Sickness can be spread with a handshake or by way of a contaminated keyboard. In work environments, colds, viruses, the flu, and other illnesses can easily be transferred from one colleague to another. However, despite these facts, many employees in the United States still choose to go into their work, even when they are under the weather.
CBS News’ Aimee Picchi said that sick workers are going into work before they make a full recovery. Paid sick leave exists to curb this national problem, according to the National Partnership for Women & Families. The organization finds that failing to supply paid sick days is a public health problem.
Currently, only one state, Connecticut, offers paid sick leave. San Francisco, Seattle, and Milwaukee have also passed legislation that requires employers to give paid sick leave, while New York and Arizona are said to be considering similar laws. Employers are torn about this issue, considering that part-time retail workers, per say, may take advantage of it.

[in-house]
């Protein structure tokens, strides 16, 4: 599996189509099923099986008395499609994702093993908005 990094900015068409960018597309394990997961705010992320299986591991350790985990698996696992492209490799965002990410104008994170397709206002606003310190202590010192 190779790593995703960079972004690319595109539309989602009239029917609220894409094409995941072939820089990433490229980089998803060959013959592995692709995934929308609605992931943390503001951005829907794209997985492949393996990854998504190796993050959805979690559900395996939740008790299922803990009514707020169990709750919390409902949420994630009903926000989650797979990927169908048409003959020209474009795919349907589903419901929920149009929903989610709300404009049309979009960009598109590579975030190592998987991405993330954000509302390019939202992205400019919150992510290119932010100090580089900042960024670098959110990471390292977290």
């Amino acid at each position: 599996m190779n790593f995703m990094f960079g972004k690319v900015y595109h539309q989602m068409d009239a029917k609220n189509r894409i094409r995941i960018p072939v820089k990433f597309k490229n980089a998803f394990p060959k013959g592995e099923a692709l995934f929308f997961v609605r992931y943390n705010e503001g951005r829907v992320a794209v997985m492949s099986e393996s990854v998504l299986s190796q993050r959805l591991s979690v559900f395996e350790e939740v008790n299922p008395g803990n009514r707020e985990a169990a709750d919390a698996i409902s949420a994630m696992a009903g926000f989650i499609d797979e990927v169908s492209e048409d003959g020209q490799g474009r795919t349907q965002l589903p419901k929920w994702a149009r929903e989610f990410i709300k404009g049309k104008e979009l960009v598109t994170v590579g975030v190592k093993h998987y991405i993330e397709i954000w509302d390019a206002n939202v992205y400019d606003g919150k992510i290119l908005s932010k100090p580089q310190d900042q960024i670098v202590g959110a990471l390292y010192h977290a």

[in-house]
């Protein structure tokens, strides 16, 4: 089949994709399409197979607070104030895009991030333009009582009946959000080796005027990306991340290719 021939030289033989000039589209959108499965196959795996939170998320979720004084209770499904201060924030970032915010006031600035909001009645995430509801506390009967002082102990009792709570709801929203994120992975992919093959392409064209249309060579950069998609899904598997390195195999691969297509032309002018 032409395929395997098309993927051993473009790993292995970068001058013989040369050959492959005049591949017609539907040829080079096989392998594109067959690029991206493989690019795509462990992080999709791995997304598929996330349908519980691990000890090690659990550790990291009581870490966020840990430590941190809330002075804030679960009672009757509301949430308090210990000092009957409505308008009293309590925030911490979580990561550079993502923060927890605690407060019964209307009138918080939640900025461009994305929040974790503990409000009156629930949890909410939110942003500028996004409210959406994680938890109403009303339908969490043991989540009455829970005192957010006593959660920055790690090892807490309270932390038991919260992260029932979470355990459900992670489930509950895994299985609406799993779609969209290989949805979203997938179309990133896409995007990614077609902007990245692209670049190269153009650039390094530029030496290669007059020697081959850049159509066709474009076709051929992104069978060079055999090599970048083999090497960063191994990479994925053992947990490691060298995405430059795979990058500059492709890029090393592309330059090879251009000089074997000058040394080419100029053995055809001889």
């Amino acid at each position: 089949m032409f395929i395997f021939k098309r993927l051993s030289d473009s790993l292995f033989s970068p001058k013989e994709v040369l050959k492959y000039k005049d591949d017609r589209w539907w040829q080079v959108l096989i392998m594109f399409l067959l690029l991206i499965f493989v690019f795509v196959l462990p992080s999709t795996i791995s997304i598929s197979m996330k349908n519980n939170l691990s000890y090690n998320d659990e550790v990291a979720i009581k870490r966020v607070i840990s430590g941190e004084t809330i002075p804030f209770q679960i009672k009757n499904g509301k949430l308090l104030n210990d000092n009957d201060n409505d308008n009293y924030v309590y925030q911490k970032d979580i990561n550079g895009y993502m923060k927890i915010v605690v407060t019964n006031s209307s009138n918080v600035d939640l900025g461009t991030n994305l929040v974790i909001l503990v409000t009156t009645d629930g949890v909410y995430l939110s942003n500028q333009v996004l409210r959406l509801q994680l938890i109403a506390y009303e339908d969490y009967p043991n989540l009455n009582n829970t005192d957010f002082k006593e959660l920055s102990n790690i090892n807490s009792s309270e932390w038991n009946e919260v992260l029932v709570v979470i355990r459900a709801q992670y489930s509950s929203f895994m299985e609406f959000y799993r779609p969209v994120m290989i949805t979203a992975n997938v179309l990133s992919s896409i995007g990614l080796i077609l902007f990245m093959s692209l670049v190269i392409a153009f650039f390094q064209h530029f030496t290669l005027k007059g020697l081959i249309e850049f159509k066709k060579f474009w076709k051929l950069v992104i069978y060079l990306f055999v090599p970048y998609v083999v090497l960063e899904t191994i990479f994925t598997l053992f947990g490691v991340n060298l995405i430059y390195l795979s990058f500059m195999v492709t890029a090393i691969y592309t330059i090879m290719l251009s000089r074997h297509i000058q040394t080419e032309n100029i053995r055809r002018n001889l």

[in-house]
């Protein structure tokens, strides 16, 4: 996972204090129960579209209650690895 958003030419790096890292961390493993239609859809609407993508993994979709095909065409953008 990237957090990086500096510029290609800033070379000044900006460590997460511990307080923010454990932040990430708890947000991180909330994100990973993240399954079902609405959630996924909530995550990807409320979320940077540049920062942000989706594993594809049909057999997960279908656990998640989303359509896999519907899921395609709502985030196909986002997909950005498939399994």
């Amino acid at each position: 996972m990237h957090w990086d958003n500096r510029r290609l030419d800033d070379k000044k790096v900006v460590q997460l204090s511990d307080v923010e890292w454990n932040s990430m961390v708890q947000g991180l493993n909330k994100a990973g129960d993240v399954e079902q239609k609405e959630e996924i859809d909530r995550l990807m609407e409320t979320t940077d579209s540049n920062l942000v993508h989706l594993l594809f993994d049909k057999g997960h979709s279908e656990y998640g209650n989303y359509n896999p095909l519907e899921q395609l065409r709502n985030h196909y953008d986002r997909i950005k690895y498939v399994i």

Picchi cited a study by NSF International that found that 25 percent of Americans go into work despite being sick. One third of employees will wait until their symptoms are in full effect before they take a day off.
Across the United States, 40 million workers don’t have paid sick leave, according to a study by the National Partnership for Women & Families. The reasons for going into work even when employees are feeling ill vary. Forty-two percent of respondents said that they wouldn’t take off because they had too much work to do. Thirty seven percent said it would be a strain on their finances to stay home.
Though 57 percent of workers would tell their colleagues to go home, a majority of the respondents said that they saw the sick employees who do show up as hard workers.